Friday, October 28, 2005

Houston Chronicle, Oct. 25, 'Pummeled Resorts In Yucatan Receive Aid

Oct. 25, 2005, 11:40PM

Pummeled resorts in Yucatán receive aid

Coastal damage serious; tourism likely to suffer
Copyright 2005 Houston Chronicle Foreign Service

CANCÚN, MEXICO - Military helicopters and cargo planes flew some of the first relief supplies into this battered resort city Tuesday in Hurricane Wilma's wake as officials began to get a better idea of the damage to Cozumel and Isla Mujeres, two islands popular among Texans.

From the vantage of a military helicopter flight to Cozumel, the beaches and resorts along the Caribbean coastline looked bruised but more than salvageable.

Drinking water was scarce, electricity remained out, and miles of large utility towers that held the lines carrying power to the beaches had tumbled into the western forest. But the expansive hotel complexes north of Playa del Carmen appeared from the air to have survived relatively unscathed. Tourists swam in the once again azure sea in front of some hotels, and waved to the helicopter overhead.

Still, it was clear Wilma did serious harm to the Caribbean coast, which accounts for more than a third of the country's $11 billion in annual tourism income. And the fallout was already being felt in Houston.

Kenneth Knezick, owner of Houston-based Island Dreams Travel, said that between now and mid-December, his company will be forced to cancel $150,000 worth of holidays to Cozumel, the No. 1 spot for American scuba divers in the world.

"It's going to cost us a lot of money and spoil a lot of people's holidays," he said.

But Knezick said he is confident that Mexico will rebuild and Cozumel and Cancún will again flourish.

"The Mexican government understands the importance of tourism to their country," he said.

President Vicente Fox and his finance minister, Francisco Gil Diaz, underscored that point Tuesday.

"We will take decisive action to reactivate the economy in the zone," said Diaz, promising "instant credit" for hotels wanting to rebuild.

But the priorities this week are to evacuate foreign tourists and restore electricity and water supplies, said Rodolfo Elizondo, Mexico's secretary of tourism.

Not yet counting costs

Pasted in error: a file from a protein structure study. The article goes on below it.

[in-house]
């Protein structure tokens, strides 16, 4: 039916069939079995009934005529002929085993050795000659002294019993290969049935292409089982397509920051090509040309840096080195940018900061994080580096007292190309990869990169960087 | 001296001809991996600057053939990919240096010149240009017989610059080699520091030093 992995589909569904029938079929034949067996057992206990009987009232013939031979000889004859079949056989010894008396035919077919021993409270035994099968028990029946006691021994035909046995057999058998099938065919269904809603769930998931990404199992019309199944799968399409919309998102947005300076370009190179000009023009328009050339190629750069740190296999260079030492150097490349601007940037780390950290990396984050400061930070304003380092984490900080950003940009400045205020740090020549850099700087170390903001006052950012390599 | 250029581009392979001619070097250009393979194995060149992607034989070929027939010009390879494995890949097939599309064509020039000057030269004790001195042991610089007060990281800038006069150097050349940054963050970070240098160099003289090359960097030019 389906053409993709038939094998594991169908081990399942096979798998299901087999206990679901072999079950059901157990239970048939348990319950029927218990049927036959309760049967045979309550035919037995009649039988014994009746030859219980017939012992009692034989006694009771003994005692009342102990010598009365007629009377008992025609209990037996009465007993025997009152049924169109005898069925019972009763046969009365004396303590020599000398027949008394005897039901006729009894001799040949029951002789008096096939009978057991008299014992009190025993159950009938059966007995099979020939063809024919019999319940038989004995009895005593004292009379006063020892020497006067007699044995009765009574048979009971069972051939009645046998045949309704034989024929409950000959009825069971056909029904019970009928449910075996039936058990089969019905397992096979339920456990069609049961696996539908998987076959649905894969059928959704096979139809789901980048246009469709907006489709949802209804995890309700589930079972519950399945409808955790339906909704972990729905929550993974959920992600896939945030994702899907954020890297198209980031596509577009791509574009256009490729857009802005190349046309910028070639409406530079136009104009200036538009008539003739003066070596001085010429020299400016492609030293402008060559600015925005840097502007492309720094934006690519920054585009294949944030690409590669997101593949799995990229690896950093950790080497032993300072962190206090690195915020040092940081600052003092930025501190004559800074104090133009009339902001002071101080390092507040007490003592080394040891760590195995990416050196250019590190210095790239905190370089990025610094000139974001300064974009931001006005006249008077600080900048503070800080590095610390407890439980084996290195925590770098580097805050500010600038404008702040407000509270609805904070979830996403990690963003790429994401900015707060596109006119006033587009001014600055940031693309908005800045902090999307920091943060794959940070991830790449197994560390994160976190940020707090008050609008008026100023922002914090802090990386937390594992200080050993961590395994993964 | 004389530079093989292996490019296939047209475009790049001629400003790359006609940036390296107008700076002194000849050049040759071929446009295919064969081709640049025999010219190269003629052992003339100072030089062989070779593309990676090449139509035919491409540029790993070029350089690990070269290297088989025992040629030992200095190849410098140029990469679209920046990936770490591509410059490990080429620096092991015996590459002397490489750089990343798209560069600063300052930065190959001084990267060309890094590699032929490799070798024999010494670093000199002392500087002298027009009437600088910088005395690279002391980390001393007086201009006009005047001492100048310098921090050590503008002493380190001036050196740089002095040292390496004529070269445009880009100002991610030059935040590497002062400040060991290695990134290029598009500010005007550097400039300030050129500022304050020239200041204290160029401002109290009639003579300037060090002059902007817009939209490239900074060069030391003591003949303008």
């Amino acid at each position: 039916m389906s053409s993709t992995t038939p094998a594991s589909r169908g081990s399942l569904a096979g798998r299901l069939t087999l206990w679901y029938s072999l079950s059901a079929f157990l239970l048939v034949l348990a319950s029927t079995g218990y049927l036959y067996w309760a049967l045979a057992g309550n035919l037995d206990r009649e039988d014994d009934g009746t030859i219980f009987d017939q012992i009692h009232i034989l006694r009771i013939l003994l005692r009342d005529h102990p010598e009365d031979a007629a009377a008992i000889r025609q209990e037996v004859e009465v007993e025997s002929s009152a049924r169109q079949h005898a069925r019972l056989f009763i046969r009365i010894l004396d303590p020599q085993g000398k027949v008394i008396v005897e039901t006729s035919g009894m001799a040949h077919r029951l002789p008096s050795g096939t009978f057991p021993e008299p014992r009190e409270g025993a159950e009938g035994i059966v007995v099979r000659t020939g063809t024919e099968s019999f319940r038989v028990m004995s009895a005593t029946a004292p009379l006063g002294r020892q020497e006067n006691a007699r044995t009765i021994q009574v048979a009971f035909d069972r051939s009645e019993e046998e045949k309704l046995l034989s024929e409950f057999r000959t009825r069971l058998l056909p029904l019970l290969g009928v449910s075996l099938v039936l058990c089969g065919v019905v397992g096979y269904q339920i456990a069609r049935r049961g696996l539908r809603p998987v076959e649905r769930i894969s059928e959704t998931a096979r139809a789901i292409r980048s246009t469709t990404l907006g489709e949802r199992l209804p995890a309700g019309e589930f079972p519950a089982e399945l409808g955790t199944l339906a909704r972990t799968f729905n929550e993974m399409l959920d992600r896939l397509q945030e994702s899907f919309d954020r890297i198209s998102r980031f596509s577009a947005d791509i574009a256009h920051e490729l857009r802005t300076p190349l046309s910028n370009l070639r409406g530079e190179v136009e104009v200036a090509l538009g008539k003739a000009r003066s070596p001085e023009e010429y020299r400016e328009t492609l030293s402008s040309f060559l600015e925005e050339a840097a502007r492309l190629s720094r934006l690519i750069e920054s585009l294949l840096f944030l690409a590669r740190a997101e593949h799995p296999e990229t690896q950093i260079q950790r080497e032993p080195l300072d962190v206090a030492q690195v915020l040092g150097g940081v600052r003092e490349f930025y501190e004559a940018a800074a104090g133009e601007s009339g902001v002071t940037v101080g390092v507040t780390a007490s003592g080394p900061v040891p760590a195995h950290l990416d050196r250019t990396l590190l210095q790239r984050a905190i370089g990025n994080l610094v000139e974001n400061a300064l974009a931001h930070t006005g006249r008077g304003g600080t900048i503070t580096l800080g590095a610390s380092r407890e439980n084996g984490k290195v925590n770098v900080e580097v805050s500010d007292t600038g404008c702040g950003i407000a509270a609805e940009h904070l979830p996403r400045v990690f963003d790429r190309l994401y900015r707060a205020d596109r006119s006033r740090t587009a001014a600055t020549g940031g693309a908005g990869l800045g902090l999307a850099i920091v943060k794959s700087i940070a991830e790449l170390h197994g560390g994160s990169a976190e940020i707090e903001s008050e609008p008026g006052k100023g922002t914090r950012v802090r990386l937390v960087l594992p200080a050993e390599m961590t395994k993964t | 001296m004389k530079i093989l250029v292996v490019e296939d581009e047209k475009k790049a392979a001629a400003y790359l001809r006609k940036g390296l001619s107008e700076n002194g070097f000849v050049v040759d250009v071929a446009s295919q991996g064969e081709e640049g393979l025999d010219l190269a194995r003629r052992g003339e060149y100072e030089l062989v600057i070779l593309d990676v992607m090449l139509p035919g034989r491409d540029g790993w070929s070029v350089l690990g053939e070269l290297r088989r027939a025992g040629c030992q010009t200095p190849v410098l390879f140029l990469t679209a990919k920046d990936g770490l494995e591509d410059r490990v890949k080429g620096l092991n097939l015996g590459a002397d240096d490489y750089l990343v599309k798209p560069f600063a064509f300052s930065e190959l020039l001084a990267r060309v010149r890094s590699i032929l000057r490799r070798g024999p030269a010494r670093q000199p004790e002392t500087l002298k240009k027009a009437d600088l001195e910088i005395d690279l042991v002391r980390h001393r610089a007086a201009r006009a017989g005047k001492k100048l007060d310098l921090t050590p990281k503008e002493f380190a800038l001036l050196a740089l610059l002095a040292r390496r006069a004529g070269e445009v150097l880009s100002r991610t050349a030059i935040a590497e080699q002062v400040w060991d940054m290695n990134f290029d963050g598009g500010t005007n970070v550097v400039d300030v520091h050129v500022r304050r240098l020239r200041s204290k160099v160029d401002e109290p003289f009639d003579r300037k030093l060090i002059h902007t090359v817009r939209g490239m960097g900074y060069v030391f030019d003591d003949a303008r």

"We're just attending to the veins and tendons of things," said Elizondo, who was in Cancún on Tuesday to supervise recovery efforts. "We still haven't begun to look at the cost of the damage."

Although the Cancún airport's charter terminal was gutted by the storm, the main terminal was largely intact.

More than five flights an hour were taking off from Cancún Tuesday, before operations were ended just before nightfall, said Carlos Trueva, the airport operations director.

Most were charter company and Mexicana Airlines flights; such airlines as Continental and American hadn't yet begun sending in planes, but Trueva said he expected to hear from them soon.

That means many tourists are finally heading home.

"Thank God we're finally getting out of Dodge," said Trudy Rosser of Steubenville, Ohio, who was in line to board a USA3000 charter flight to Pittsburgh.

Also Tuesday, dozens of relief flights arrived in Cozumel and nearby Isla Mujeres, bringing more than 70 tons of beans, rice and other supplies to haggard residents. The operation was centered in the city of Merida, some 200 miles to the west.

"We'll fly until it's dark," said Manuel Gamez, one of the helicopter pilots.

Red Cross says 4 dead
Red Cross officials in Cozumel reported four dead, and more than three score lightly injured in the storm. Some 40 percent of the island's buildings were damaged to some degree, the officials said, and 10 percent were "destroyed."

"The hotels along the seafront are destroyed," said Miguel Tejera, a Red Cross official overseeing the unloading of the relief supplies at the airport. But he added that most of the damage entailed blown-out windows, flooded rooms and ruined bedding.

As in Cancún, most of the hotel buildings appeared intact, at least from the air.

No one was reported killed in the storm on Isla Mujeres, a much smaller island a few miles off Cancún. But the center of the island's town remained flooded Tuesday.

Chronicle reporter Dudley Althaus reported from Cancún, Cozumel and Isla Mujeres. Ioan Grillo, a special correspondent, reported from Mexico City.


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